Setuptools Surprise


I recently tripped over my reliance on a simple (and probably obscure) feature in Python’s distutils that setuptools doesn’t support. The result was that I created  a tarball for my posix_ipc module that lacked critical files. By chance, I noticed when uploading the new tarball that it was about 75% smaller than the previous version. That’s a red flag!

Fortunately, the bad tarball was only on PyPI for about 3 minutes before I noticed the problem and removed the release.

I made debugging harder on myself by stepping away from the project for a long time and forgetting what changes I’d made since the previous release.


In February 2014, I (finally) made my distribution PyPI–friendly. Prior to that I’d built my distribution tarballs with a custom script that explicitly listed each file to be included in the tarball. The typical, modern, and PyPI–friendly way to build tarballs is by writing a file that a distribution tool (like Python’s distutils) interprets into a MANIFEST file. A command like `python sdist` reads the manifest and builds the tarball.

That’s the method to which I switched in February 2014, with one exception—since my custom script already contained an explicit list of files, it was easier to write a MANIFEST file directly and skip the intermediate That works fine with distutils.

I released version 1.0.0 of posix_ipc in March of 2015, and haven’t needed to make any changes to the code until just now (the beginning of 2018). However, in February 2016, I made a small change to that I thought was harmless. (Ha!)

I added a conditional import of setuptools so that I could build wheels. (Side note: I really like wheels!) The change allows me to build posix_ipc wheels on my laptop where I can ensure setuptools is available, but otherwise falls back on Python’s distutils which works just fine for everything else I need to do, including installing from a tarball. The code looks like this —

    import setuptools as distutools
except ImportError:
    import distutils.core as distutools

The Problem

Just a few days ago, I released a maintenance release of posix_ipc, and it was then I noticed that the tarballs I built with my usual python sdist command were 75% smaller and missing several critical files. Because it had been 23 months since I made my “harmless” change to, the switch from using distutils to setuptools wasn’t exactly fresh in my mind.

However, some examination of my commit log and a realization that this was the first release I’d made after making that change gave me a suspicion, and grepping through setuptools‘ code revealed no references to MANIFEST, only

There’s also this in the setuptools documentation, if I’d bothered to read it—

[B]e sure to ignore any part of the distutils documentation that deals with MANIFEST or how it’s generated from; setuptools shields you from these issues and doesn’t work the same way in any case. Unlike the distutils, setuptools regenerates the source distribution manifest file every time you build a source distribution, and it builds it inside the project’s .egg-info directory, out of the way of your main project directory.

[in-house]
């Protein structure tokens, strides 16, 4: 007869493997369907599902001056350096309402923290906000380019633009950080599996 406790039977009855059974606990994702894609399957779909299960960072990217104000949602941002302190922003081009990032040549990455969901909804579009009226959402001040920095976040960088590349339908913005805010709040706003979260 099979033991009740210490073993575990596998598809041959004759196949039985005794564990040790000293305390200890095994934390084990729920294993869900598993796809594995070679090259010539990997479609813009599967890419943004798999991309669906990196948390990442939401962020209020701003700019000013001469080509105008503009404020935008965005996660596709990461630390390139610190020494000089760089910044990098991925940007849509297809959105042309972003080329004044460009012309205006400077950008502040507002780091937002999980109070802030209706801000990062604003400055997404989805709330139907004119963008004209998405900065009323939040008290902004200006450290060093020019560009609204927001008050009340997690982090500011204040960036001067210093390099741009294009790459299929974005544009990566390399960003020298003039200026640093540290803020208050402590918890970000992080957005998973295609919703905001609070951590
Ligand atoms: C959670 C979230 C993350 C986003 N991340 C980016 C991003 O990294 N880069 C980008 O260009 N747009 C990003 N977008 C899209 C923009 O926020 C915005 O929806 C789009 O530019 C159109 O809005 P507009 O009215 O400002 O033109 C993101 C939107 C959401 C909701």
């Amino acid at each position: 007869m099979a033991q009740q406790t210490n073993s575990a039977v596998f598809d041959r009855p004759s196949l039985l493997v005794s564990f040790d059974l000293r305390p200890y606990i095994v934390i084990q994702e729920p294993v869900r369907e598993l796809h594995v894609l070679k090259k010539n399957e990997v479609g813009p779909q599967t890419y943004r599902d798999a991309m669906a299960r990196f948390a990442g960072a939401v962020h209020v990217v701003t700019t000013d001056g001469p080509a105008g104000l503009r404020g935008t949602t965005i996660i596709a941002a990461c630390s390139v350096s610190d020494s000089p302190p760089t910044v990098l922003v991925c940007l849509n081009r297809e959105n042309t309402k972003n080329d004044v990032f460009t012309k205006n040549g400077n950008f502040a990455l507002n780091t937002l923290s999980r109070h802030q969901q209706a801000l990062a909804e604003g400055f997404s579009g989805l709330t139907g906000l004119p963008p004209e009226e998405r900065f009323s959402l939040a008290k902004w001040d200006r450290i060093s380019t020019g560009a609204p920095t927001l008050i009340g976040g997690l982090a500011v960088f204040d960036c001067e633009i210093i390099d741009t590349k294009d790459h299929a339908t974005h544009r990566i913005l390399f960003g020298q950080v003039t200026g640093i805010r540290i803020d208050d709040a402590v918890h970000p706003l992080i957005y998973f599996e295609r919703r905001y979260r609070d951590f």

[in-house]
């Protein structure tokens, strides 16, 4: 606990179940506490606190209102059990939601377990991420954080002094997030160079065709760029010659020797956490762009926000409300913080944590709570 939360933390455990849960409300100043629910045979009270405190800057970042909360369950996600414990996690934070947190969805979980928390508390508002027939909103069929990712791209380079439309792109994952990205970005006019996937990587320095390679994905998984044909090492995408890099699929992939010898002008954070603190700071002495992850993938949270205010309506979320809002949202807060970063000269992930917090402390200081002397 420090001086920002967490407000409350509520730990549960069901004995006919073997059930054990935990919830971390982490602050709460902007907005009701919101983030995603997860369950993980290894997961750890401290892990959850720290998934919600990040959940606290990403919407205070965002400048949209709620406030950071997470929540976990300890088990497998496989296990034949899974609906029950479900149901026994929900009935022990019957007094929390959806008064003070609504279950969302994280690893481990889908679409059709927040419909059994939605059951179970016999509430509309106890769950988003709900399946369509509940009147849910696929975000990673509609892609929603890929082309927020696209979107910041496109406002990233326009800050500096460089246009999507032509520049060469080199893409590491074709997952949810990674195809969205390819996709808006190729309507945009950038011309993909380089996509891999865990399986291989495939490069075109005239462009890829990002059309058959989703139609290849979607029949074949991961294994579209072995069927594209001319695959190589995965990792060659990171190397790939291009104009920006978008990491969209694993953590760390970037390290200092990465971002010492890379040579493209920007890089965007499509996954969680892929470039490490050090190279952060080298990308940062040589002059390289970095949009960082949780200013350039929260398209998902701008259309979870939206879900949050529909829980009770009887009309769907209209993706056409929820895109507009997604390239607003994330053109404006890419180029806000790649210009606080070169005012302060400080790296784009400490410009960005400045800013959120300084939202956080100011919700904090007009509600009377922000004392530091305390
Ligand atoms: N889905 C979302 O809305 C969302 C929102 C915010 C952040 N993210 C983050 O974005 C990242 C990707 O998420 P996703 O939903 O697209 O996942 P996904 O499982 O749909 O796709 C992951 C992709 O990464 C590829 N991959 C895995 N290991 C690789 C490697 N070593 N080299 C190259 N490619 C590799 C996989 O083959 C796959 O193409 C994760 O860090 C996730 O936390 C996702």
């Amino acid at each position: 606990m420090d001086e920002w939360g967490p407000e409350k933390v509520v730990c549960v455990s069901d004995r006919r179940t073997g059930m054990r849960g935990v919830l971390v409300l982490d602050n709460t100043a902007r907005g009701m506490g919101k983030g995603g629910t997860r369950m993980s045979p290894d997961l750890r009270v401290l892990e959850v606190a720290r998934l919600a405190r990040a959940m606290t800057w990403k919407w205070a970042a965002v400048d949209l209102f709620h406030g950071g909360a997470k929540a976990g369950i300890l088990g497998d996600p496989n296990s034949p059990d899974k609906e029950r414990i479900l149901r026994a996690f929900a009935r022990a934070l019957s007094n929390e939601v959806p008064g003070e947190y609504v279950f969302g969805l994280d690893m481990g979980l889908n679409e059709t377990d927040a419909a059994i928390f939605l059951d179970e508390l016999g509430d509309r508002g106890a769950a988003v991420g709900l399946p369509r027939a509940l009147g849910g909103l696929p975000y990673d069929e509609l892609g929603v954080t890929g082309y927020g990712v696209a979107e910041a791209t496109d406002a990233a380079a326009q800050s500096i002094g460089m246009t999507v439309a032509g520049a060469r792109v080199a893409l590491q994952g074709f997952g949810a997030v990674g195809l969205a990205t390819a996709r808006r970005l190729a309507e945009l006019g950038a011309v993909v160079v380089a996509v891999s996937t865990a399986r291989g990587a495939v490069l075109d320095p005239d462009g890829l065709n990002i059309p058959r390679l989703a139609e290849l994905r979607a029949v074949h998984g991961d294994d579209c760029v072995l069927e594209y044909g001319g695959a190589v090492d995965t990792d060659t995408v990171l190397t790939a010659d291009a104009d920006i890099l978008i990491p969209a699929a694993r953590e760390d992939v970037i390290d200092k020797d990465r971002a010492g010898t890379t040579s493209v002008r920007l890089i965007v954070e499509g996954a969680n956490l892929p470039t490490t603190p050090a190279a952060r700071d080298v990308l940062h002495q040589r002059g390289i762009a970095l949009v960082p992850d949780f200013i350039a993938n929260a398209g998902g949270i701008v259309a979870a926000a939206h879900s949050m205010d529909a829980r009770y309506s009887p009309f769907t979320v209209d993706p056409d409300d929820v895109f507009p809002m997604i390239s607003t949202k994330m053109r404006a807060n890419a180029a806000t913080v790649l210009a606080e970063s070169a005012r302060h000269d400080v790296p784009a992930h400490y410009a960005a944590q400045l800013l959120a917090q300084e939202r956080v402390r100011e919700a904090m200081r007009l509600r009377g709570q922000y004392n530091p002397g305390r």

So that was the problem—setuptools doesn’t look for a MANIFEST file, only Since I had the former but not the latter, setuptools used its defaults instead of my list of files in MANIFEST.

The Solution

This part was easy. I converted my MANIFEST file to a which works with both setuptools and distutils. That’s probably a more robust solution than the hardcoded list in MANIFEST anyway.

I’m pleased that posix_ipc has been stable and well-behaved for such a long time, but these long breaks between releases mean a certain amount of mental rust has always accumulated when it’s time for the next one.

By the way, the source for posix_ipc is now hosted on GitHub:

3 thoughts on “Setuptools Surprise”

  1. You could try using setuptools_scm which picks up all version controlled files for your sdist, so you don’t need I do this in all my (numerous) projects. As a bonus, it can automatically generate a version based on the nearest git/hg tag.

  2. Also, conditionally import setuptools is pointless. Setuptools is everywhere, and besides, if you install the project as a wheel, isn’t even run.

  3. Thanks for the comments!

    You’re probably right about setuptools being nearly universal for most installations now. But I don’t want to assume that it’s available everywhere posix_ipc is used. Setuptools isn’t installed if you build your own Python, for instance. Since I only added setuptools to my for the specific case of building wheels on my laptop, I’m happy to remain otherwise independent of it.

    setuptools_scm is a good idea! I appreciate the tip.

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